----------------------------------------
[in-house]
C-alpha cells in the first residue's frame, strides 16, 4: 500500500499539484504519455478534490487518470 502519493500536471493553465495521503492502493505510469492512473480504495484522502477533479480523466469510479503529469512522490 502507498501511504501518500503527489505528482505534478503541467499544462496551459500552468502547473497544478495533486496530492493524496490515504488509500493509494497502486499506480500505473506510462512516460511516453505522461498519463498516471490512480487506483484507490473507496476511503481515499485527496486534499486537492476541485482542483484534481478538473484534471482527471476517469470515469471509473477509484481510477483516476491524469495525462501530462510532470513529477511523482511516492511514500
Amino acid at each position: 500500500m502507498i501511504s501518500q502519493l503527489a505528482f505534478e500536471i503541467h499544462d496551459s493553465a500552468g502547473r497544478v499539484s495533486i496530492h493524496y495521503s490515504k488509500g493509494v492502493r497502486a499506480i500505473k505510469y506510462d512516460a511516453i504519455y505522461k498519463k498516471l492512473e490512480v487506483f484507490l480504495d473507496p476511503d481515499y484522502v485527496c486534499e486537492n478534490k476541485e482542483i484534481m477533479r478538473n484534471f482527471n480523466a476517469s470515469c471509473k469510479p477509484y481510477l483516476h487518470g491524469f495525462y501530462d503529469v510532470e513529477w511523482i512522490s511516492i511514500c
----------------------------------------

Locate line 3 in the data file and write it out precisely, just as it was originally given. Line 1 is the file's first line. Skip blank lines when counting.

Amino acid at each position: 500500500m502507498i501511504s501518500q502519493l503527489a505528482f505534478e500536471i503541467h499544462d496551459s493553465a500552468g502547473r497544478v499539484s495533486i496530492h493524496y495521503s490515504k488509500g493509494v492502493r497502486a499506480i500505473k505510469y506510462d512516460a511516453i504519455y505522461k498519463k498516471l492512473e490512480v487506483f484507490l480504495d473507496p476511503d481515499y484522502v485527496c486534499e486537492n478534490k476541485e482542483i484534481m477533479r478538473n484534471f482527471n480523466a476517469s470515469c471509473k469510479p477509484y481510477l483516476h487518470g491524469f495525462y501530462d503529469v510532470e513529477w511523482i512522490s511516492i511514500c